We can’t write a blog post about spooky plants and not mention the carnivorous plants. What are carnivorous plants you say? They are sometimes called insectivorous plant, and are any plant especially adapted for capturing and digesting insects and other animals! Gross and definitely creepy right?!

Here’s a couple that we keep in stock at Seascapes Nursery and make the cut of our list of Spooky Plants.

7. Venus Fly Trap

The Venus Fly Trap is the epitome of spooky. Just look at the thing! If I was an insect, I’d be terrified. Did you know this carnivorous plant is native to subtropical wetlands on the East Coast of the United States in North Carolina and South Carolina?

It catches its prey—mainly insects —with a trapping structure formed on each of the plant’s leaves. They have trigger hairs on the inside of the surface of the leaves which signal the plant to close up its trap. When an insect or spider crawling along the leaves contacts a hair, the trap prepares to close, snapping shut only if another contact occurs within approximately twenty seconds of the first strike.

They are currently endangered according to the US Fish and Wildlife Service so they are a worthy plant to grow! They do like it wet with full sun, so think of something like a bog or edge of a pond environment.

8. Tropical Pitcher Plant

These carnivorous plants trap their prey by secreting a nectar from the underside of the traps lid. The prey often slip from the mouth of the pitcher into a pool of liquid at the bottom and are unable to escape, because of the pitcher’s downward-pointing hairs and slick sides. The animals drown and are eventually digested by enzymes.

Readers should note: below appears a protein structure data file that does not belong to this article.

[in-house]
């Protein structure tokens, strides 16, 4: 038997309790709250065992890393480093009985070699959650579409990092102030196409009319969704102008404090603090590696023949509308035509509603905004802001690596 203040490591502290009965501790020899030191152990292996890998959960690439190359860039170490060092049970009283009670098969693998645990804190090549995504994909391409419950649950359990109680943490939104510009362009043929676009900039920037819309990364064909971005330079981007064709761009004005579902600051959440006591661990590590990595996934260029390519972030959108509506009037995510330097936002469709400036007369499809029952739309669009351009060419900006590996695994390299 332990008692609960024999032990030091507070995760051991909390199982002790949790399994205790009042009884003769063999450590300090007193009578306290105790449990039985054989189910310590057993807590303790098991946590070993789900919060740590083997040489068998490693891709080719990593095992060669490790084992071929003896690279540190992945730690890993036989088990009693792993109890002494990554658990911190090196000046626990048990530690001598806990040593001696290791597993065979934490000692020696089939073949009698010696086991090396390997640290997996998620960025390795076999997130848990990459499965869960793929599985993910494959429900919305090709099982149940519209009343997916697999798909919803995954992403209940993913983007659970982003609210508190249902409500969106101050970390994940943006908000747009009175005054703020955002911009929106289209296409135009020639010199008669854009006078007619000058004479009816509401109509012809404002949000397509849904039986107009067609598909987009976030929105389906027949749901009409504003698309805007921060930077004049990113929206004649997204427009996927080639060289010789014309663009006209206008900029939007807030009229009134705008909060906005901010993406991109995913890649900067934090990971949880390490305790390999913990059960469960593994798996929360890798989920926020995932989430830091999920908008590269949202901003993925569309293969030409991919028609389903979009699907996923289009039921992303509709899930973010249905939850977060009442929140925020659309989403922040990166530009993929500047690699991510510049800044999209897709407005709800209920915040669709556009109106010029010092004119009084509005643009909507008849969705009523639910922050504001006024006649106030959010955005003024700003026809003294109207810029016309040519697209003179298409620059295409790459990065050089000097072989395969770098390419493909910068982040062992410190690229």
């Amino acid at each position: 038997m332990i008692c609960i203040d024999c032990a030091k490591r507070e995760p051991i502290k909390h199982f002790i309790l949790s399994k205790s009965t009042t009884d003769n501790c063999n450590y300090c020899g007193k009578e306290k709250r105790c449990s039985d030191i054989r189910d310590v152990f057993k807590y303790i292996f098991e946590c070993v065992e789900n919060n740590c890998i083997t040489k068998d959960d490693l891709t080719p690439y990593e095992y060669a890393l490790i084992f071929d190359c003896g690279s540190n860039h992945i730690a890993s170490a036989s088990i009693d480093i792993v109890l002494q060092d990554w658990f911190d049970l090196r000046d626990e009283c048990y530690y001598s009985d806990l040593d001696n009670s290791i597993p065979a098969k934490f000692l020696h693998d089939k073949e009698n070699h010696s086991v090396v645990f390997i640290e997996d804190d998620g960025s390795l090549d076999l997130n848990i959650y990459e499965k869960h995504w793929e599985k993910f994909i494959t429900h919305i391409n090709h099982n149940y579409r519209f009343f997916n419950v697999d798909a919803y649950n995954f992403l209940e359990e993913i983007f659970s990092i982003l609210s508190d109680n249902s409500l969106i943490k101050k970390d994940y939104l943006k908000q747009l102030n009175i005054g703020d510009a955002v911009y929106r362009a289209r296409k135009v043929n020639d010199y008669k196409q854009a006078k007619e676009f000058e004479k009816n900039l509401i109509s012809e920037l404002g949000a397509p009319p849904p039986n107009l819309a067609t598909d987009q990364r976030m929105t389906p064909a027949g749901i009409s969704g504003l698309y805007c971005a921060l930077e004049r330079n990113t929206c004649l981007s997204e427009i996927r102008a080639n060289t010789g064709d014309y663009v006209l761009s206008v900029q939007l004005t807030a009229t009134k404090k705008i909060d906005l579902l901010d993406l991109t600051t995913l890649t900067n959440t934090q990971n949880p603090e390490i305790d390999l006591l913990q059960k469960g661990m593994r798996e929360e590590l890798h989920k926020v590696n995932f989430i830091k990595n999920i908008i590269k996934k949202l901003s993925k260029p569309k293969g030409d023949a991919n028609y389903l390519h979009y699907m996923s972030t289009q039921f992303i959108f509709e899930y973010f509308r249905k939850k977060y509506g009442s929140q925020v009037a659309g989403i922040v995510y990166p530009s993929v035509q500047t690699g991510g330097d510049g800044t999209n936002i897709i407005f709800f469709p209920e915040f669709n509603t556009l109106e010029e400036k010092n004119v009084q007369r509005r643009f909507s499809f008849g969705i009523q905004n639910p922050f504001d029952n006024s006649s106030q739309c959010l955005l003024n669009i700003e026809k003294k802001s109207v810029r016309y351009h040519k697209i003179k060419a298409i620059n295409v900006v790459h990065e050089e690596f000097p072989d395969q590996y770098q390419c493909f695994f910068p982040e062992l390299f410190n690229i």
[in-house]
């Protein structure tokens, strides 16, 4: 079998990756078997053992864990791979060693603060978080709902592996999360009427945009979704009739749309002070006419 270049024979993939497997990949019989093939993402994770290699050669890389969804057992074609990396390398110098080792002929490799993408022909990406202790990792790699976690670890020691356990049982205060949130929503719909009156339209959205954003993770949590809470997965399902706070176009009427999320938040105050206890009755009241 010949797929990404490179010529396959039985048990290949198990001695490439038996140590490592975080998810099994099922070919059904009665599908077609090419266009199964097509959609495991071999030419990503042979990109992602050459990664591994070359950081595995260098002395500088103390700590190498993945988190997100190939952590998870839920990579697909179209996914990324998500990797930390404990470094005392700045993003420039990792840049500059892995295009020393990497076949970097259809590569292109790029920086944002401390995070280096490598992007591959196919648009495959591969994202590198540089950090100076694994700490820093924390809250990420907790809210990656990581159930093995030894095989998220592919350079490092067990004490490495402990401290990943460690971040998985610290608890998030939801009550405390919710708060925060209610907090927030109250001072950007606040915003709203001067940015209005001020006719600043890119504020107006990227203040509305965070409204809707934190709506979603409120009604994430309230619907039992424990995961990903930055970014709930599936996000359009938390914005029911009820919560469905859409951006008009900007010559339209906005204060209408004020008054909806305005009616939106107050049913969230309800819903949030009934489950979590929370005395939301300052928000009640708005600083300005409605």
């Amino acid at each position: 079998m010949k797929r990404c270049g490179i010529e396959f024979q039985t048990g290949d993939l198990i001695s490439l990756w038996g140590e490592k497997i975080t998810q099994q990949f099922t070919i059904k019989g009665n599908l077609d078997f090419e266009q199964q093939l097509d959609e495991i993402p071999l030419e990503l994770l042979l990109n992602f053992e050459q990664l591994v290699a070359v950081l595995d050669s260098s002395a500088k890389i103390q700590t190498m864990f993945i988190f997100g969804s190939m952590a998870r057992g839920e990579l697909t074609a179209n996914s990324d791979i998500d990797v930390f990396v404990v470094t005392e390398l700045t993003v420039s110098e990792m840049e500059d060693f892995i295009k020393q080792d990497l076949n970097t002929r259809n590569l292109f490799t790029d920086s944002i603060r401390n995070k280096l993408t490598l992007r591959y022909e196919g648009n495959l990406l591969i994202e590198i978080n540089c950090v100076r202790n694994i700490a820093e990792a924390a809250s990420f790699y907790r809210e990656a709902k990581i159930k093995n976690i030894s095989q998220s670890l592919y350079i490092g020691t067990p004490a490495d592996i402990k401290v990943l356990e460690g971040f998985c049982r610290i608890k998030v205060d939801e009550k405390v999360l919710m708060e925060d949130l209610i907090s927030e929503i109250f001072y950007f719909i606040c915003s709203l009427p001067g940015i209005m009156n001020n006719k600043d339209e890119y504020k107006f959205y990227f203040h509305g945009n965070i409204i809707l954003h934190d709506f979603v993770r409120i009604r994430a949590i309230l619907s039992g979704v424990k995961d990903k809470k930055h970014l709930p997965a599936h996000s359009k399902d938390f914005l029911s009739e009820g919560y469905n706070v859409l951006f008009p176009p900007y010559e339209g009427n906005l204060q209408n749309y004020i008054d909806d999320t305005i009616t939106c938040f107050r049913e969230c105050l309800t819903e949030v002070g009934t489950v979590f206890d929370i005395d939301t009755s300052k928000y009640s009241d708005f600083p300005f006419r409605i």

Tropical Pitcher Plants have similar growing needs to orchids. Thriving in 50% sun or dappled shade. They like their soil to be moist so be sure to not let it dry out completely. They do well outside where they can get rain and a sufficient supply of food. We’d be happy to get you equipped for taking care of such an unusual plant!

9. Trumpet Pitcher Plant

The Trumpet Pitcher Plant grows much like the Tropical Pitcher Plant except these are considered to be a better indoor plant. If you want to grow a pitcher plant indoors as a houseplant, keep it on a sunny windowsill and make sure to keep the potting mix moist.

The more light you can give this plant, the better. It likes several hours of sun, but watch out for harsh midday sun. It can scorch the leaves. You can also set your trumpet plant outside for a few hours a day to enjoy the sun and let it catch some flies and other insects. I guess in this case it’s more like a “house pet”. LOL It likes well watered soil and a nice humid environment.

Bonus Spooky Plants

We had to include these two as honorable mentions because they are just too weird and bizarre not to. Here’s where the creepy really comes alive!

10. Cobweb Spiderwort

The Cobweb Spiderwort (Tradescantia sillamontana) is a great ground cover in sun or shade. It’s spreads slowly with thick, finger-like roots (kinda creepy) and it forms an attractive mat of white cobweb-covered leaves (definitely creepy). This unique plant is multi-seasonal though because in summer it’ll burst forth with bright pink blossoms!

This eerie plant is great in pots but also as a ground cover because it likes to spread and does well in sandy and clay rich soils like we have here in Kaua’i. It likes full to partial shade and a moderate amount of rainfall. Not too fussy at all!

11. Osmoxylon

This unique bloomer comes to us all the way from Malaysia and the Philippines. Mature plants can stand up to 10ft tall! The Ozmoxylon (say that 10 times) is low maintenance, with no major pest or disease problems. They’re easily grown in evenly moist, loamy, well-draining soils in full sun to part shade. Just be sure it has really good drainage. Adding some cinders to our clay rich soils can definitely help with this!

When it blooms, the flowers and fruits will be sure to add a spooky element to any garden! Come stock up at the nursery.

A Boo-tiful Fall Garden Awaits!

We hope you enjoyed our pick of 11 Spooky Plants for your Fall Garden. Hopefully this roundup has inspired you to get creative and add some life and sustainability to your Halloween decorations this year!

One Response to 11 Spooky Plants for your Fall Garden

  1. Linda bell October 7, 2022 at 12:32 pm #

    LOVE IT!! What a beautiful newsletter Serina and Steve. I see you’ve been building up for quite awhile.

    Thank you Mary for sending it. 🕸🦋🦎Love and miss you all. Linda 🔔